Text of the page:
A side note, wave dashing is helpful but not game breaking, a good shuffler is much more threatening.

The moment there is a cash prize expect people to come looking for it.

I can definatly see where you are comming from I know plenty of ppl like this heck I accually have less problems with the wavedash then I do with some of the games hitboxes (aka pickachus up smash wait your telling me it makes his hitbox smaller wtf) , but I ask myself was this game more enjoyable to play before or after I learned about wavedashing, I would have to say before unless im Luigi who needed the wavedash cause his running sucks, nothing is better then a wavedash to up B.

And yes shuffling is really annoying, one of the main reasons why zelda (not shiek) zelda sucks.

However I still think that wavedashing has inherent problems however as far as gay and broken at least this was unintended unlike SNKs ever so famous CUSTOM COMBOS, why do they keep making games with that they are all so broken.

Nidenel:
Now I am all against any sort of exploit but wave dashing and shuffling are not exploits. While wave dashing may not have been intended to be in the game, the fact that it is there and any one could do it makes it legitimate.

What is a bug but an unintended feature? You could make the same argument for clipping or the crazy rocket jump from Halo 2. Just because a feature is in a game doesn't make it legit or fair. Plus, even if it is intended, that doesn't mean it should be abused. In Street Fighter 2, I could spam Vega's slide kick all day long and destroy my friends, but I can't think of a quicker way to lose a gaming buddy than to exploit an unbalanced mechanic.

I hate when my game turns into a end all be all victory march. I like it most when it's just on the verge of it and still have the freedom to experiment.

That's why I do only 10 arena matches a week in WoW. It's where people stop usinng setups they find fun or interesting and start using the so called best and usualy the most boring setups which will likely guarantee victory.

m_jim:
In Street Fighter 2, I could spam Vega's slide kick all day long and destroy my friends, but I can't think of a quicker way to lose a gaming buddy than to exploit an unbalanced mechanic.

or you could be a good gaming buddy and tell your friend to block low.

SonofSeth:
I hate when my game turns into a end all be all victory march. I like it most when it's just on the verge of it and still have the freedom to experiment.

That's why I do only 10 arena matches a week in WoW. It's where people stop usinng setups they find fun or interesting and start using the so called best and usualy the most boring setups which will likely guarantee victory.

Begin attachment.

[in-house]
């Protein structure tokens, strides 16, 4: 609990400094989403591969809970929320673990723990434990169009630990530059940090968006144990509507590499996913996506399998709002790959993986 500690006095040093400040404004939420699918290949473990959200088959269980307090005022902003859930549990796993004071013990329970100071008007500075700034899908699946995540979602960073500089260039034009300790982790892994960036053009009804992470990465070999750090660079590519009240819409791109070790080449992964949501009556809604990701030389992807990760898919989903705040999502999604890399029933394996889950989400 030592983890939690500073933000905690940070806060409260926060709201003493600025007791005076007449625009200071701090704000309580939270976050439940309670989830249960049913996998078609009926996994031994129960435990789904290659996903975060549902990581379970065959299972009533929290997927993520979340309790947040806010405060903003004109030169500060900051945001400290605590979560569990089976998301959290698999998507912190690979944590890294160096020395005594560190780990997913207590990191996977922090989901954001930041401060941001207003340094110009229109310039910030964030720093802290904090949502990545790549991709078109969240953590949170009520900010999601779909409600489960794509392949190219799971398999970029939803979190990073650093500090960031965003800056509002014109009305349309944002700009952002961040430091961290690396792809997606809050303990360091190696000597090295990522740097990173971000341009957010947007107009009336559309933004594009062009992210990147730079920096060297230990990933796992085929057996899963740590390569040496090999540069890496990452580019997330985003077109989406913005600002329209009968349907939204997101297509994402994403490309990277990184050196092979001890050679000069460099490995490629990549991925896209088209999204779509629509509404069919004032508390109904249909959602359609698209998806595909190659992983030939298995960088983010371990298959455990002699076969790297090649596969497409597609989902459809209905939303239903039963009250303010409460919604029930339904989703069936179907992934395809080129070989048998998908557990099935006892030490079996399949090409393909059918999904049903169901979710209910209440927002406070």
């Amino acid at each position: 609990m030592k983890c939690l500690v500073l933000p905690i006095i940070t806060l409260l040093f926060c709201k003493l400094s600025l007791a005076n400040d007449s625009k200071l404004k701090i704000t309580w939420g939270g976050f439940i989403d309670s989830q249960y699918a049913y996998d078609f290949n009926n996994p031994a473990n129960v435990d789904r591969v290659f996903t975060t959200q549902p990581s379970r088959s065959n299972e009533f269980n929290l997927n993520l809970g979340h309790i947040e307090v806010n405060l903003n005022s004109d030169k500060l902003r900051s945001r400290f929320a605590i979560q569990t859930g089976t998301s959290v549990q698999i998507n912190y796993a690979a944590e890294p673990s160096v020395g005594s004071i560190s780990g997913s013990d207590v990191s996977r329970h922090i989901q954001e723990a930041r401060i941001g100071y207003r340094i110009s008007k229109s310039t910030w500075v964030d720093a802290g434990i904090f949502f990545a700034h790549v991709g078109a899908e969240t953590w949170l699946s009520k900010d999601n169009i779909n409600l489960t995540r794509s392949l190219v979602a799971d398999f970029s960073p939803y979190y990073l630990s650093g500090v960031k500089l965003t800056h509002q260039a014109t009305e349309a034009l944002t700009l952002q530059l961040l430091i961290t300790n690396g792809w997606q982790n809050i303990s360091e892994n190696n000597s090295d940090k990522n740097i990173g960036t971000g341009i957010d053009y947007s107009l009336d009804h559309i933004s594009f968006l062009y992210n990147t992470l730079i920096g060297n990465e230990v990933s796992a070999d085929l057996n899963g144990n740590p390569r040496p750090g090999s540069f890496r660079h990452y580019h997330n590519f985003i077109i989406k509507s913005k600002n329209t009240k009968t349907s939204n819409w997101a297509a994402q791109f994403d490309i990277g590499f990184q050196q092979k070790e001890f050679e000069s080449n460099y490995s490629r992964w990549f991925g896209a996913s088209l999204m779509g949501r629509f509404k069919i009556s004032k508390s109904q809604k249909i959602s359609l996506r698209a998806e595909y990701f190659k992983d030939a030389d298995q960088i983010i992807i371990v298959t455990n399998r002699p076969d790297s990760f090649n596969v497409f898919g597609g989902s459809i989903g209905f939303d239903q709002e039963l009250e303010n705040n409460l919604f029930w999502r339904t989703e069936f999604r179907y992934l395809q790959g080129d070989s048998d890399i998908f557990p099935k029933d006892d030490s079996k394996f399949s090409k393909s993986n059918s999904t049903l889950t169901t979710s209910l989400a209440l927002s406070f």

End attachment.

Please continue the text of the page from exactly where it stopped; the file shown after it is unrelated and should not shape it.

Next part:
The usual is 10 games a week in the arena. Nerf warriors, they are so OP.

Yeah I never learned to wavedash because I refuse to. Kind of sucks the fun out of the game. Thanfully Brawl got rid of wave dashing and limited shorthopping. Hope fully we can all enjoy Smash bros., the greatest party game ever, once again. I wanna play as Ike

Zera:
Yeah I never learned to wavedash because I refuse to. Kind of sucks the fun out of the game. Thankfully Brawl got rid of wave dashing and limited shorthopping. Hope fully we can all enjoy Smash bros., the greatest party game ever, once again. I wanna play as Ike

I entirely agree. For me, I've seen so many people play on Final Destination, and ONLY Final Destination, I can't stand to look at the stage anymore. It just stopped being fun to play on, for me.

Oh, and funny thing that, removing wave dashing. If it was such an "advanced technique", why remove it? Last I checked, you typically do that to bugs, glitches, and unbalancing features. Take your pick.

I only play on Final Destination when my friends and i decide to have a serious match.

As for wave-dashing, i just take it in stride. I can't do it, i don't really see the need to. But I win more than lose against people who can do it very well. It's so funny to go to tourneys and see peoples faces when I win without WD'ing or edge-guarding.(The really cruel actually hang yourself off the edge so they can't grab on edge-guarding.) Priceless.

The article seems to make wavedashing out to be the be-all-end-all of Melee. As someone else said, it can be important, but it's not a game breaker. I used to routinely get beaten by a friend of mine who didn't wavedash. It's just one of about a dozen "advanced" (read: takes time to get down) techniques that are a necessity for tourney-level play.

Personally, I like playing Smash as a fighter-type game, like Tekken, Street Fighter, etc. I prefer playing on tourney-sanctioned maps, using no items and five-stock. I've played against Skypal, the best smash crew in the Northwest US (and lost horribly. We played for three or four hours and I won once). Smash is an incredibly deep fighting game, even though there are only two attack buttons. (If you're not convinced of its depth or complexity, go to smashboards.com).